Pg. 41-42 in Malki Bakodesh: While we’re in exile, you don’t have to tell us not to kill the 7 Nations, but as a free people, what will happen when the state is created? Keep ideas fresh, for new great leaders to answer. . We will have to cancel gentile-based minhagim since we don’t have to mix with them any more. Return to a pristine halacha. Return to spirit of shakla vetarya of the Tannaim.

A great undying principle: God is not a tyrant, religion is not based on Divine will, but on our acceptance of covenants of Sinai, Moab, etc. Freely-created covenants of the people. Even the mitzvoth are ultimately voluntary, we took them upon ourselves in response to God’s plan, but we took them – social contract description of Halacha. Individual election to observe the mitzvoth, not a collective klal-yisrael acceptance that most Religious Zionists would see it.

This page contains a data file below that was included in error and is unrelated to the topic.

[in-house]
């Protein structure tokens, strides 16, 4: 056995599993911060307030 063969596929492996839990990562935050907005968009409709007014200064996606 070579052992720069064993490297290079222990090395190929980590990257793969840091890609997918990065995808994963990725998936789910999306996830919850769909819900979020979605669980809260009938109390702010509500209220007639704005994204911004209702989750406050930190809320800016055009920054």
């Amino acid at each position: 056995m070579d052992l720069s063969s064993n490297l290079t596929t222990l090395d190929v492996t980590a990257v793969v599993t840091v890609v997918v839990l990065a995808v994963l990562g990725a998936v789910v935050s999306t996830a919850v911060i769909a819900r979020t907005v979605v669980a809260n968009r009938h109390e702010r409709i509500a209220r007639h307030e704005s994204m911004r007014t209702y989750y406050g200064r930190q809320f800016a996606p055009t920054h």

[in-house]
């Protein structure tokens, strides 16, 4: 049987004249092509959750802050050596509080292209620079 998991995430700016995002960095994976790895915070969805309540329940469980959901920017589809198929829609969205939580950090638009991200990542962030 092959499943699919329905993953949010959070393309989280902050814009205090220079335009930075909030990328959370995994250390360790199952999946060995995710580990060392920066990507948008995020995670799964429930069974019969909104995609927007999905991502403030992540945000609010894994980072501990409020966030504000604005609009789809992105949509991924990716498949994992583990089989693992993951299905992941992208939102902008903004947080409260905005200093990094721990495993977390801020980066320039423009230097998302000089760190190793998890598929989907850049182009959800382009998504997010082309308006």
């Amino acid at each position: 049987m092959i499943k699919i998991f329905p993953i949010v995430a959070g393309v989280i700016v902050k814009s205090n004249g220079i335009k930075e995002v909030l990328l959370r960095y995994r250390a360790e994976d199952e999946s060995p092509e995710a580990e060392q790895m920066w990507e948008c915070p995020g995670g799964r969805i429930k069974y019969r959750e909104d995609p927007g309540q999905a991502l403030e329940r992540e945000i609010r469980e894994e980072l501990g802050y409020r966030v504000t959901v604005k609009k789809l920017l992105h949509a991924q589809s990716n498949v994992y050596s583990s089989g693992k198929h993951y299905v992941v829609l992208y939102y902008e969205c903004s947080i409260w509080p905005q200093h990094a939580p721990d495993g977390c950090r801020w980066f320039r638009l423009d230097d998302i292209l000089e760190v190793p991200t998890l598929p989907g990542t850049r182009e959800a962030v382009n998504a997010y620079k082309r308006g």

We don’t make up our own laws, we have elected representatives, etc., and halacha works the same way – individual covenants, which apply to our children, because that’s the way law works. To be a good citizen, or member of the Brit of Klal Yisrael, you have to take upon yourself the keeping of mitzvoth.

His unique approach to, e.g. autopsies: Pikuach Nefesh is not sufficient to allow autopsies, because the individual is already dead, but Nivul haMet only deals with memory and honor, not with the actual body,. He has to sit and think about different halachic approaches to problems.

Where others have small-scale pragmatic agendas, he has an overarching vision driving his approach to psak.

In terms of the Bible, he can give you an answer about any narrative, such as miracles, that they are not parables, but historical accounts, similar to Shada”l, but he intimates that we should use the best tools available for analyzing the Bible. He doesn’t want to run through philosophy or kabbalah in America, because people in America don’t really understand this any more. If you want to do Judaism and halacha, you have to know the whole Gemara and all interpretations and all Poskim.